Phoenix | Film | Pittsburgh | Pittsburgh City Paper


In post-war Berlin, a Holocaust survivor tries to re-claim her old identity

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In this quiet drama from Christian Petzold (Barbara), a concentration-camp survivor named Nelly (Nina Hoss) searches postwar Berlin for her husband, Johnny (Ronald Zehrfeld). But Nelly has a new face from reconstructive surgery, and she has been cautioned that Johnny might have betrayed her. Still, she finds Johnny, who doesn’t recognize her, but sees a resemblance to his late wife, and suggests he make her over as “Nelly,” in order to gain an inheritance. Nelly agrees, and the transformation and deception proceeds.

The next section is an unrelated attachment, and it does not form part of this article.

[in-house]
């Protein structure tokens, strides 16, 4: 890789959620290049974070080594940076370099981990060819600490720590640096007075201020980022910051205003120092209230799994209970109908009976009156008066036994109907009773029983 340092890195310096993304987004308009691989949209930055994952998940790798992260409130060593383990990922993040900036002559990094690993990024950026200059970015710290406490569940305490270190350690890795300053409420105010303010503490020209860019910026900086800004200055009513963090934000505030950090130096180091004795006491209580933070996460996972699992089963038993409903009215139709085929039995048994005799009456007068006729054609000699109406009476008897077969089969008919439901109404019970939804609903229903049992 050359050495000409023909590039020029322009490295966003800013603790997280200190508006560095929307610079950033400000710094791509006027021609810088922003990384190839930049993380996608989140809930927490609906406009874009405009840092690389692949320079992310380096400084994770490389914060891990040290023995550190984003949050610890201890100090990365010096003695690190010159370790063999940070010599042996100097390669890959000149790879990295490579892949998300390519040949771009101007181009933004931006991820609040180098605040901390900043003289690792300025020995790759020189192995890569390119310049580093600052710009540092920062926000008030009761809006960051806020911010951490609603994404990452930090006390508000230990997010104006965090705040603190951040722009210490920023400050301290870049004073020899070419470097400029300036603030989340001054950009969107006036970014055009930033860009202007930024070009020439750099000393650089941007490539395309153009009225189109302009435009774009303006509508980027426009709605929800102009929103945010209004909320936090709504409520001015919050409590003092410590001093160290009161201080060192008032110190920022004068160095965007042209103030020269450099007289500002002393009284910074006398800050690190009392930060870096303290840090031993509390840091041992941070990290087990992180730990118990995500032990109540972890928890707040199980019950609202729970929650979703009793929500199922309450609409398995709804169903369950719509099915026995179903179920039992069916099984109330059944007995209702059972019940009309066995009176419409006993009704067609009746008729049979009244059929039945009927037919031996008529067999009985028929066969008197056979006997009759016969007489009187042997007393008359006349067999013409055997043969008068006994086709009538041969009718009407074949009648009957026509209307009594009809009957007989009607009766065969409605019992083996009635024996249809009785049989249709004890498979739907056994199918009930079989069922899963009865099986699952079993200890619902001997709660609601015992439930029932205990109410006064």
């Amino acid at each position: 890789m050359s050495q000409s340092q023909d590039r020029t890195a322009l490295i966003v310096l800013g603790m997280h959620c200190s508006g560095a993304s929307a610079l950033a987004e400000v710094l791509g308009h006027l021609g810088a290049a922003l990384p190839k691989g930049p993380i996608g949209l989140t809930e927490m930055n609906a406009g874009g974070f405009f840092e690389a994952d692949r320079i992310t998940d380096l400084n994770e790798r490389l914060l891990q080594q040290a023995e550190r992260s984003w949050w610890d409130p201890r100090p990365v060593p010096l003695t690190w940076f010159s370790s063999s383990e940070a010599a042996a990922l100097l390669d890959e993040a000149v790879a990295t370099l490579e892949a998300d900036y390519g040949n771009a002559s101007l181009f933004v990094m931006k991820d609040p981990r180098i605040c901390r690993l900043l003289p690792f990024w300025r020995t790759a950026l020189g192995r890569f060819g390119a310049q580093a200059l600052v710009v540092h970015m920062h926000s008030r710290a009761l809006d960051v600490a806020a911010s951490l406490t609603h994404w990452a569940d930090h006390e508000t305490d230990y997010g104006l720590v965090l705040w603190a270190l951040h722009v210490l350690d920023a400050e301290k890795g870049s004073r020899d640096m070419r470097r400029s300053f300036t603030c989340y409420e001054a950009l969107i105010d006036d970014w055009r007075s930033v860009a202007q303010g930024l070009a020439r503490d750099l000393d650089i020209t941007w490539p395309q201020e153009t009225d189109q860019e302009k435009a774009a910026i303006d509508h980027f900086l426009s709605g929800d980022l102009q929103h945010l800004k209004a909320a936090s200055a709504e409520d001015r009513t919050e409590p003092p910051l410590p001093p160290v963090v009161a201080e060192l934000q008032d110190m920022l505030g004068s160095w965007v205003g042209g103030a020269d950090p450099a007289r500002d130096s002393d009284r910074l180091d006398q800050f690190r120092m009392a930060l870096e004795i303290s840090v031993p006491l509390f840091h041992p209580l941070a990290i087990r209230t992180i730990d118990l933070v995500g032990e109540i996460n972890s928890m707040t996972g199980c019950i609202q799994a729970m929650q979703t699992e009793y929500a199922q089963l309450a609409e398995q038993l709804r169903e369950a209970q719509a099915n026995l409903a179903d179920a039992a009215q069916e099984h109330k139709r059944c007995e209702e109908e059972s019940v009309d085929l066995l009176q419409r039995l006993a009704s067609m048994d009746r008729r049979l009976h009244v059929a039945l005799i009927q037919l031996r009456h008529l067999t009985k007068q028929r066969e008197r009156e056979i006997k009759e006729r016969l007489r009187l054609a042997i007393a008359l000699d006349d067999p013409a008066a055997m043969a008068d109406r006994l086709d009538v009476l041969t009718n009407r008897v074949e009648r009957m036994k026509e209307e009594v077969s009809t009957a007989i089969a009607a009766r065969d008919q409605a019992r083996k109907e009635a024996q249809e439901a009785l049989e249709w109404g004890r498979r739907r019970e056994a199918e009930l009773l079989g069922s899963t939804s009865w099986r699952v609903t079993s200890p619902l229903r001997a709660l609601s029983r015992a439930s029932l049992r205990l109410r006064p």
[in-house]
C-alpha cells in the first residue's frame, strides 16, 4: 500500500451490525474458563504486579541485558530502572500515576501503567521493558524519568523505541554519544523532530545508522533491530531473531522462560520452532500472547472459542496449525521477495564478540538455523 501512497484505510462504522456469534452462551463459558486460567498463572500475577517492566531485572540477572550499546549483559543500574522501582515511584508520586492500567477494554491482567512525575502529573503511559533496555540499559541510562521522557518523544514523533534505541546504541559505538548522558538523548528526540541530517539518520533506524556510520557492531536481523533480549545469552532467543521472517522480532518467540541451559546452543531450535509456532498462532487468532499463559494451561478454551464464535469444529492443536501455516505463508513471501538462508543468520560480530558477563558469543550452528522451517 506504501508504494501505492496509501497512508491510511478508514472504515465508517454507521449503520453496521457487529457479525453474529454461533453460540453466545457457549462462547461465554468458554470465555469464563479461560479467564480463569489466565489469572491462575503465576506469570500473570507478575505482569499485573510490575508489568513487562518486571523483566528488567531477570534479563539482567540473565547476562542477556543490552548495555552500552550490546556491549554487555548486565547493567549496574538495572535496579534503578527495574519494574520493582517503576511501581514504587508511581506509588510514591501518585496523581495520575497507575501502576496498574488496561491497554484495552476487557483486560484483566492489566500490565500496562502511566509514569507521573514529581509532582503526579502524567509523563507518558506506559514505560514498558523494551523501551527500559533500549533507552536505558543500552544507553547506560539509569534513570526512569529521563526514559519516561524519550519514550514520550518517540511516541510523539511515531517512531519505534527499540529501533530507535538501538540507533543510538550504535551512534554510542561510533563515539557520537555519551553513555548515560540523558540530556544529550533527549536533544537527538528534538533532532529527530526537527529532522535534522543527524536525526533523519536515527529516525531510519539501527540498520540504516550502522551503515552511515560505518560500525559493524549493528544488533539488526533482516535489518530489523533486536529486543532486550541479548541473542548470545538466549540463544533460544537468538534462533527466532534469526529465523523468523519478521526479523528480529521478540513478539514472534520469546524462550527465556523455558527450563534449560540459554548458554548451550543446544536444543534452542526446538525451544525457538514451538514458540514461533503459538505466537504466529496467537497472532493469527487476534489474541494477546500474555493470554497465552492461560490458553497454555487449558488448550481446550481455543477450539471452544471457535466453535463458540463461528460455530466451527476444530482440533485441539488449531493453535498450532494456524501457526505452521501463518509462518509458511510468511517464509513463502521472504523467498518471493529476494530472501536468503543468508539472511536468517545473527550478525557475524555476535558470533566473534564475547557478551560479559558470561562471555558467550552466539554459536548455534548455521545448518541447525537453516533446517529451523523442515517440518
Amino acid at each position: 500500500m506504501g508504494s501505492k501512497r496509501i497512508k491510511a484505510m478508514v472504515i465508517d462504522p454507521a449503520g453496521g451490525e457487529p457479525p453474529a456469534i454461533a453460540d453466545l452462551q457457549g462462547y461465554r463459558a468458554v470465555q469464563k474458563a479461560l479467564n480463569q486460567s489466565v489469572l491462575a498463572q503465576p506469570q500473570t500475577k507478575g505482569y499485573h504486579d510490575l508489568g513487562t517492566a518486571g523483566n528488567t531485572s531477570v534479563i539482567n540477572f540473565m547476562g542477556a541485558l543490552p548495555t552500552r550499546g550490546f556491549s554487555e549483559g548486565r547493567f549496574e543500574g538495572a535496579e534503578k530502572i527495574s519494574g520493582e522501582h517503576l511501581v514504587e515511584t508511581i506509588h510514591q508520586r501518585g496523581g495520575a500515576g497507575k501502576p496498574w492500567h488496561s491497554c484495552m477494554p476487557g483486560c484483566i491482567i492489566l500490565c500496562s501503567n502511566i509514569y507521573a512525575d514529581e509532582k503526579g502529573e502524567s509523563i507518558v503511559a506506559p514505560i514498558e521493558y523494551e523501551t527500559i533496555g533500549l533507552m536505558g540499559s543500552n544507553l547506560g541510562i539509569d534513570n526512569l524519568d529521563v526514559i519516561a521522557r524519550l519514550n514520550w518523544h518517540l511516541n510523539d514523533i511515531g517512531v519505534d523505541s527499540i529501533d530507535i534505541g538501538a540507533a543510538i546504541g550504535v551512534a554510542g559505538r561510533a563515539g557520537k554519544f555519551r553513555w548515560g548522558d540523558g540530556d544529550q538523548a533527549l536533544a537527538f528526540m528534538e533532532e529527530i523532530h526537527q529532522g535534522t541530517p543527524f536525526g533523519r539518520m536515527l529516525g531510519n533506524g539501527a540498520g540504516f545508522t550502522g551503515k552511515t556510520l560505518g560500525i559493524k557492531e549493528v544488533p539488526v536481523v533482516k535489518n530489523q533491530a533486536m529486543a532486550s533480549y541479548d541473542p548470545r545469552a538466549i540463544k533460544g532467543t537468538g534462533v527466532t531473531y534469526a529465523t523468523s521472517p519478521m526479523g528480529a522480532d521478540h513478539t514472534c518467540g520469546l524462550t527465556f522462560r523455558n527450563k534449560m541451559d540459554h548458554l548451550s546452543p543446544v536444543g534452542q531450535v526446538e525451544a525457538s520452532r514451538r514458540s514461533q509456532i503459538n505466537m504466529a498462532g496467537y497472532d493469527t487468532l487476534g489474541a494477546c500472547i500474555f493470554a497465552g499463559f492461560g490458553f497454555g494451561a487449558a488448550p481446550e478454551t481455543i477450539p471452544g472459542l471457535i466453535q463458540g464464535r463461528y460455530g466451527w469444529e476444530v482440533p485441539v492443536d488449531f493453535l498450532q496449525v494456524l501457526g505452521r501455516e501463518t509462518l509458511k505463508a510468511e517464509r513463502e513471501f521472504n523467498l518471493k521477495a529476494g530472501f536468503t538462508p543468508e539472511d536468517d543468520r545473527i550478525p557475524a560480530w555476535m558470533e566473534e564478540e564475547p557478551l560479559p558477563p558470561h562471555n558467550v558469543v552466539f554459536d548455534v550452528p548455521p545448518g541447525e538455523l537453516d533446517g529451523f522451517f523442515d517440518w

The simple drama builds slowly, as the film mixes history with gothic romance. (It sells its preposterous plot chiefly through the fine work of the lead actors.) And, of course, its central story also functions as a larger allegory for post-war Germany, as the nation processes guilt and trauma; the revelations of betrayals; how to bury a past to make a future; and issues of identity. “Phoenix” is the name of the nightclub where Nelly finds Johnny, but this is also about one woman’s rebirth: both the literal re-creation of her pre-war self, and emerging from the damage of the war.



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